Green leads pitching to historic highs

Colin Ritsick

Pitching coach BJ Green credits his battle with leukemia for bringing him to Georgia Southern; where he is leading the baseball team to one if it’s most successful pitching runs in history.

“If I would have never got leukemia I probably wouldn’t be here. I met my wife here, we’ve got two kids. As bad as things get, there’s always something good that comes out of it if you look for it,” Green said.

Green was born in Gardendale, Ala. and pitched at the University of Alabama. He set the school record for most wins by a freshman in 1998 before becoming a coach for the Crimson Tide. In 2006, he was diagnosed with cancer and had to take a year off of coaching in 2008 after receiving a successful stem cell transplant.

“I was looking to get back in to coaching and there was an opportunity here that I interviewed for and was lucky enough to land the job,” Green said.

He took over the GS pitching staff in July 2009 and has had eight players drafted into the MLB since his arrival. Last season, the Eagles posted a team-ERA of 3.15, the lowest team-ERA since 1978 and third lowest of all time. If the season ended today, the Eagles 3.89 mark would be fourth lowest of all time.

Green says that his battle with cancer made him a more patient man and a better coach.

“It helps you put things into perspective. I definitely think it made me a better coach…you kind of slow down and try to appreciate where you’re at, what you’re doing,” Green said.

That slow-down-and-breathe attitude is reflected in his players. Green likes his pitchers to be relaxed. He doesn’t like to change up mechanics a whole lot and he values having individuals on the mound with different styles of pitching.

“I feel like if we recruited them and tried to bring them here, there’s something that made them successful. I definitely don’t want to take that away from them,” Green said. “I kind of try to individualize programs to the pitcher rather than having a pitching staff full of the same guys, the same arm slot, the same looking windup…I feel like to build a pitching staff, you need a lot of different looks that you can throw at the opponent.”

However, if something is wrong, he’s going to make a change.

In 2011, Georgia Southern pitcher Matt Murray was having trouble locating pitches on one side of the plate leading up to the season, and his velocity was down.

Green, although he admits he should’ve noticed it sooner, told Murray to make a small, but specific change.

“The week of the first game we moved him from one side of the rubber to the other, and he ended up being the conference pitcher of the year,” Green said.

Murray led the Eagles to the 2011 SoCon Championship out of the bullpen and finished the year with a 1.99 ERA, a 4-2 record and eight saves. He was drafted in the 10th round to the Kansas City Royals.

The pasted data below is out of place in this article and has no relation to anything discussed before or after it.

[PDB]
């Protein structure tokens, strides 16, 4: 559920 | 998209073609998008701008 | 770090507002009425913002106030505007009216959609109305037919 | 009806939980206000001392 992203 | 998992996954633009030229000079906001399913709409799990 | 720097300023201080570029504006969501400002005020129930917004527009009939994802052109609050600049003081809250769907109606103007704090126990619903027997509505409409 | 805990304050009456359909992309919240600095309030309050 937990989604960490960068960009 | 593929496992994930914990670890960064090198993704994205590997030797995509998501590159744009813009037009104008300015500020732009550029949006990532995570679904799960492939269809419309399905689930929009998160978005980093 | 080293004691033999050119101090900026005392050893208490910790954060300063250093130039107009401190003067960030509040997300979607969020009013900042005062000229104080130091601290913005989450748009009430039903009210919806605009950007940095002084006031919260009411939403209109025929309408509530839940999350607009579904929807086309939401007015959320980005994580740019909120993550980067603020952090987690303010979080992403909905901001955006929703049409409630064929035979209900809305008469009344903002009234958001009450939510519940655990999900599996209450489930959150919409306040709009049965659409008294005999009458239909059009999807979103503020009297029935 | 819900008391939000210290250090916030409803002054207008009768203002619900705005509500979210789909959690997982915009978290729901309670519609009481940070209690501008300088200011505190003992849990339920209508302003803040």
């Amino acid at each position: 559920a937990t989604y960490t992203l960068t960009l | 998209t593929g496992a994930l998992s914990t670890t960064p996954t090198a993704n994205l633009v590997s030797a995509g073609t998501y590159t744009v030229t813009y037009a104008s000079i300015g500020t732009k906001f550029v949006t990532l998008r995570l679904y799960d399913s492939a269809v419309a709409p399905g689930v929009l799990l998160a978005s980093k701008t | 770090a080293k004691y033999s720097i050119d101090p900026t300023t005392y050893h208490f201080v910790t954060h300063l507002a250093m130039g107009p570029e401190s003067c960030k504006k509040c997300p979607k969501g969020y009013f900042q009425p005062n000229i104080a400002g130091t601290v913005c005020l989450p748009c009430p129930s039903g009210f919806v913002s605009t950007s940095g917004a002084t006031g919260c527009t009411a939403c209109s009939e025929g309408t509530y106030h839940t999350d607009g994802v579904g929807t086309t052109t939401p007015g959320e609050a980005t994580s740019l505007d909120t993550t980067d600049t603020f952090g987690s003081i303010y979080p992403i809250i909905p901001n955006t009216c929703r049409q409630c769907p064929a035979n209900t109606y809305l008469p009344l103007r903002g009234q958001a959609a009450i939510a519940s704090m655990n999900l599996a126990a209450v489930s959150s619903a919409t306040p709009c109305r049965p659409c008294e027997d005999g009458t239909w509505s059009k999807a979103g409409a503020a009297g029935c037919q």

“He would probably tell you it’s cause he moved to the other side of the rubber,” Green said.

Green doesn’t like to do a whole lot of critiquing in practice because he can’t do that when it matters – in the game.

“I really don’t do a whole lot of talking to them in the bullpen,” Green said. “My view on the bullpen… is that’s where the preparation starts for on the field. And I’m not going to be out there with them in the game.”

“If you want to be critiqued, he’ll give his insight on what he thinks is best,” LHP Evan Challenger said. “During this stage when we’re late in the season, it’s not as much about critiquing as it is about keeping your stuff sharp. If he notices something little then he’ll let you know about it.”

The bulk of the adjustments he makes come in the fall, when pitchers are narrowing down their focus heading into the holiday break before the season.

Green was an accomplished pitcher himself, so he had his sights on playing ball after college. But, that dream becomes a reality only for a very select few. He knew that his career was winding down when he played his senior season for Alabama in 2002.

“I had some coaches that had pulled me aside before and thought I’d make a good coach. I always prided myself on kind of being a coach on the field. I just didn’t really want to get out of the game; I’ve always loved the game. It was a natural fit,” Green said.

A natural fit, indeed. In five years of coaching at GS, he’s had two conference pitchers of the year, and LHP Jason Richman was the SoCon Tournament MVP last season. Challenger, who holds the lowest ERA in the Sun Belt with a 1.19 mark and is 4-0 in nine starts, is making a strong case for the Sun Belt Pitcher of the Year this season.

Green feels like his staff is more complete this year than last year. In 2014, he had a few dominant pitchers in Richman, LHP Sam Howard (3rd round draft pick – Rockies), RHP Josh Wirsu (SoCon Pitcher of the Year, 30th round draft pick – Cardinals) and RHP Matt McCall out of the bullpen.

“Last year Sam and Josh were at the front of the rotation as our 1 and 2, but they were both kind of 1’s. This year, I feel like Connor [Simmons] has done a really good job on Sunday,” Green said. “I don’t know if we had that last year so I feel like we have three solid guys.”

Simmons, a freshman, has a 3.29 ERA a 2-3 record in ten starts. He’s caught some bad breaks and his record doesn’t reflect how he’s pitched, especially for a freshman.

“I feel like our depth in our bullpen is better this year. We’ve used more guys than we did last year,” Green said. “Last year we kind of used Jason and McCall a lot, they had a lot of appearances. Now having more guys that we’ve used, hopefully everybody will be a little fresher for the stretch run.”

The stretch run starts tomorrow. The Eagles play four more weekend series’, three of which are conference games. The Sun Belt Tournament starts May 20 in New Orleans, La.

Pitching won them the conference last year, so to get back to the NCAA Regional’s, it will be necessary again this year.